Yesterday, as my sister and I were driving from Crozet, Virginia (where she works as a caregiver and volunteer at a life sharing community for adults with intellectual disabilities) to New Brunswick, New Jersey (where our parents live), I made out the Exit for Johns Hopkins University through the fog and swish-swash of the windshield wipers. At that moment, I did something I’ve been doing a lot lately. I reminded myself that the news I received almost exactly a month ago is indeed real.
I may have to pinch myself a least once a day to believe it, but at this time next year I will have just completed my first semester as a nursing student in JHU’s accelerated-17 month program. As cliche as it sounds, it is a dream come true.
In 2008, when I left my 2 year-long post as Programs and Volunteer Manager at The National Kidney Foundation of Southern California, I had an inkling that someday in the far-off future, I might like to pursue nursing. At 23, I had been given an amazing opportunity to work with and advocate on behalf of patients and families in need of life-saving organ donations. I had met some of the most distinguished Nephrologists in the field and sat around tables discussing CME credits with social workers, dieticians, technicians, and nurses who spent their days watching and supporting patients as they were put on and off of dialysis machines.
I set off for Washington, DC ready to connect my interests in social justice and human rights advocacy with my desire to ensure equal access to quality, compassionate healthcare as an MPH candidate in Maternal and Child Health at George Washington University. It was incredible. So incredible that when I came home that first Thanksgiving, our dear family friend said I looked as if I was “completely in love”. And I was…with public health. I felt as if somebody, somewhere had created a field that magically melted together all of the issues I cared about. The values my family instilled in me were coming to light in a whole new way and I was excited beyond belief.
Somewhere along the way I discovered the intrinsic connection between my passion for public health and my desire to transfer that passion into a clinical setting. I recognized that prevention and treatment were each important in their own right, but I also realized that I could not do the work that I wanted to do unless I was doing both.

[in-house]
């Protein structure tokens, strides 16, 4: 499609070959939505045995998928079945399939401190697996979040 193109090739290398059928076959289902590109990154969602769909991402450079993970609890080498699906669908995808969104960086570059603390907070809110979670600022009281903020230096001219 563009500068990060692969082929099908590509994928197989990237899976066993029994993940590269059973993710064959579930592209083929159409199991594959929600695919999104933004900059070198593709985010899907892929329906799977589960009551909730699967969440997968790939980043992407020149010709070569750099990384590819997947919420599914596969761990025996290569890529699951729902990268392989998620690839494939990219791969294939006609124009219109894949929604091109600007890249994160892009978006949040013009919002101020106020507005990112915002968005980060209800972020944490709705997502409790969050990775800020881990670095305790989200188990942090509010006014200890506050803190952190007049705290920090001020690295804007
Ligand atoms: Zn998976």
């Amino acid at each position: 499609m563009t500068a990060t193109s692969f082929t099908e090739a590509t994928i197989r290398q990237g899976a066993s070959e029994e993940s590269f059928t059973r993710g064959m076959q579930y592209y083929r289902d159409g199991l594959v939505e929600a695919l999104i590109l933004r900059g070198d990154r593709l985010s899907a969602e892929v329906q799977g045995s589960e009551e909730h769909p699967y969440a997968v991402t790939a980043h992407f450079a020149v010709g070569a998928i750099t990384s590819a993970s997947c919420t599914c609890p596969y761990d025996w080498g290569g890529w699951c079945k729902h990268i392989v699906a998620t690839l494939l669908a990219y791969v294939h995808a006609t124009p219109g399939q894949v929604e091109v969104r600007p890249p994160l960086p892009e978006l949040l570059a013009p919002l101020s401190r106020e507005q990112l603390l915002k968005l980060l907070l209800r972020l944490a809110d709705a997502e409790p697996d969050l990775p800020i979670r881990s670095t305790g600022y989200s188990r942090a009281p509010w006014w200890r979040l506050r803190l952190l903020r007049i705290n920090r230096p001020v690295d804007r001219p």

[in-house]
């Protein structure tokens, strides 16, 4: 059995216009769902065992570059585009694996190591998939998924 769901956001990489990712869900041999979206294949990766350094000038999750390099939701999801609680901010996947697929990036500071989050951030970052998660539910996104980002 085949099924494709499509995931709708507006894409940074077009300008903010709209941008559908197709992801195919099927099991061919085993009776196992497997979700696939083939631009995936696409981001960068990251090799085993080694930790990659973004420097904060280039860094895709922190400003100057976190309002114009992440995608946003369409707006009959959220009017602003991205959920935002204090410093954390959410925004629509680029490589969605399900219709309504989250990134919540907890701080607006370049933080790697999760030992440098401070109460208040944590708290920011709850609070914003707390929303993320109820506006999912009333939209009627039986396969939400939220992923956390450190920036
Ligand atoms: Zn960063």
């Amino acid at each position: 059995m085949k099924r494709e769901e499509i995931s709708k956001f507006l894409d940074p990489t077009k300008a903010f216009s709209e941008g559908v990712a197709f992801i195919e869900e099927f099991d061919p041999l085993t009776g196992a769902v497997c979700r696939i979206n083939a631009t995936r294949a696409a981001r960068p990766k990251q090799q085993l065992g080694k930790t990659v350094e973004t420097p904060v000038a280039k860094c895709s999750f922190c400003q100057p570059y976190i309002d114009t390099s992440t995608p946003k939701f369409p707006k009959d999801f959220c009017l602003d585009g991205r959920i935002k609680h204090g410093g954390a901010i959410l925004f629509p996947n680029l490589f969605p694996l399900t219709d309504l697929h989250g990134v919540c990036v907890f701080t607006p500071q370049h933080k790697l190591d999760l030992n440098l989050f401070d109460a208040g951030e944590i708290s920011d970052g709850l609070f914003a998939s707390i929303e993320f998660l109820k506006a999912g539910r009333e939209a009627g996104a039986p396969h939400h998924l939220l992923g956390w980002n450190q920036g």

What began as an interest in a single disease evolved into an interest in women and children, an interest in socioeconomic disparities, and an interest in changing the system and protecting the rights of individuals to receive equal access to adequate care. My experience with insufficient health care for women led me from research on the history of the rape crisis movement, to volunteering for a domestic violence emergency hotline, to a medication adherence study with HIV+ patients at George Washington Hospital, to advocating for quality care through my work at The National Partnership for Women & Families, to continued involvement with health initiatives for women at a local community health center and shelter. I have learned how to be an educator and an advocate, but more importantly, I have learned that I am at my best when I am working directly with patients, being an open-minded and active listener. The connections I have made and the relationships I have sustained from listening to both patients and providers have enhanced my passion for nursing, and have also provided me with an invaluable lens through which I see the world and believe that true change is possible.
It’s a funny feeling when you realize that the dream you have been dreaming about for so long is about to come true. It’s as if I have been half asleep and someone is shaking me awake so that I don’t miss what a beautiful day it is going to be. And I won’t. I won’t miss it because this is the beginning of something new and I have a feeling I am about to fall in love all over again.